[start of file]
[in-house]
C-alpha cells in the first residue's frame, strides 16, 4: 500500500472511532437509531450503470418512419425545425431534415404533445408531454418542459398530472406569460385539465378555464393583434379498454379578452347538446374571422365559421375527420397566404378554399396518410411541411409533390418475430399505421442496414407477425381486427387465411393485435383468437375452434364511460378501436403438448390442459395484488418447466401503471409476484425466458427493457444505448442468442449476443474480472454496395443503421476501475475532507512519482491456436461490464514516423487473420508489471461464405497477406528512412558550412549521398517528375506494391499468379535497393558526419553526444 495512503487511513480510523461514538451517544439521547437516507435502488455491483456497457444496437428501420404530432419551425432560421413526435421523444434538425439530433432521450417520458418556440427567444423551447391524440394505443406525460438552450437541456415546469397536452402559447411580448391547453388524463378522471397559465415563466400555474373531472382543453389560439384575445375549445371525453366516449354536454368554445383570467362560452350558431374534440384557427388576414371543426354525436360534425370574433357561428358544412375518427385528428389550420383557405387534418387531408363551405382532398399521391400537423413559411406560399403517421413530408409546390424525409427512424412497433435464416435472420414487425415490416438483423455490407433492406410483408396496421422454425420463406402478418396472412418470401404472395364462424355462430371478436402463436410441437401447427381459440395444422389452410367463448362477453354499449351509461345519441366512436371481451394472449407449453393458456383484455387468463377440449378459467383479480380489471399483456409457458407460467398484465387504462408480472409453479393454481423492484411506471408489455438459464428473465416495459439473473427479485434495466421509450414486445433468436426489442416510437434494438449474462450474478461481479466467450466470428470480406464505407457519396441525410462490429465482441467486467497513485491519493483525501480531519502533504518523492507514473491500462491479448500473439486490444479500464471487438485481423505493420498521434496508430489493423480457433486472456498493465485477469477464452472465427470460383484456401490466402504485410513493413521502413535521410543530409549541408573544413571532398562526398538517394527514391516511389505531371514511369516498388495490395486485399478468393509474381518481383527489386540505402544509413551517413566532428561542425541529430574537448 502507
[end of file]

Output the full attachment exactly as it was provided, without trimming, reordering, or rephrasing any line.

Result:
[in-house]
C-alpha cells in the first residue's frame, strides 16, 4: 500500500472511532437509531450503470418512419425545425431534415404533445408531454418542459398530472406569460385539465378555464393583434379498454379578452347538446374571422365559421375527420397566404378554399396518410411541411409533390418475430399505421442496414407477425381486427387465411393485435383468437375452434364511460378501436403438448390442459395484488418447466401503471409476484425466458427493457444505448442468442449476443474480472454496395443503421476501475475532507512519482491456436461490464514516423487473420508489471461464405497477406528512412558550412549521398517528375506494391499468379535497393558526419553526444 495512503487511513480510523461514538451517544439521547437516507435502488455491483456497457444496437428501420404530432419551425432560421413526435421523444434538425439530433432521450417520458418556440427567444423551447391524440394505443406525460438552450437541456415546469397536452402559447411580448391547453388524463378522471397559465415563466400555474373531472382543453389560439384575445375549445371525453366516449354536454368554445383570467362560452350558431374534440384557427388576414371543426354525436360534425370574433357561428358544412375518427385528428389550420383557405387534418387531408363551405382532398399521391400537423413559411406560399403517421413530408409546390424525409427512424412497433435464416435472420414487425415490416438483423455490407433492406410483408396496421422454425420463406402478418396472412418470401404472395364462424355462430371478436402463436410441437401447427381459440395444422389452410367463448362477453354499449351509461345519441366512436371481451394472449407449453393458456383484455387468463377440449378459467383479480380489471399483456409457458407460467398484465387504462408480472409453479393454481423492484411506471408489455438459464428473465416495459439473473427479485434495466421509450414486445433468436426489442416510437434494438449474462450474478461481479466467450466470428470480406464505407457519396441525410462490429465482441467486467497513485491519493483525501480531519502533504518523492507514473491500462491479448500473439486490444479500464471487438485481423505493420498521434496508430489493423480457433486472456498493465485477469477464452472465427470460383484456401490466402504485410513493413521502413535521410543530409549541408573544413571532398562526398538517394527514391516511389505531371514511369516498388495490395486485399478468393509474381518481383527489386540505402544509413551517413566532428561542425541529430574537448 502507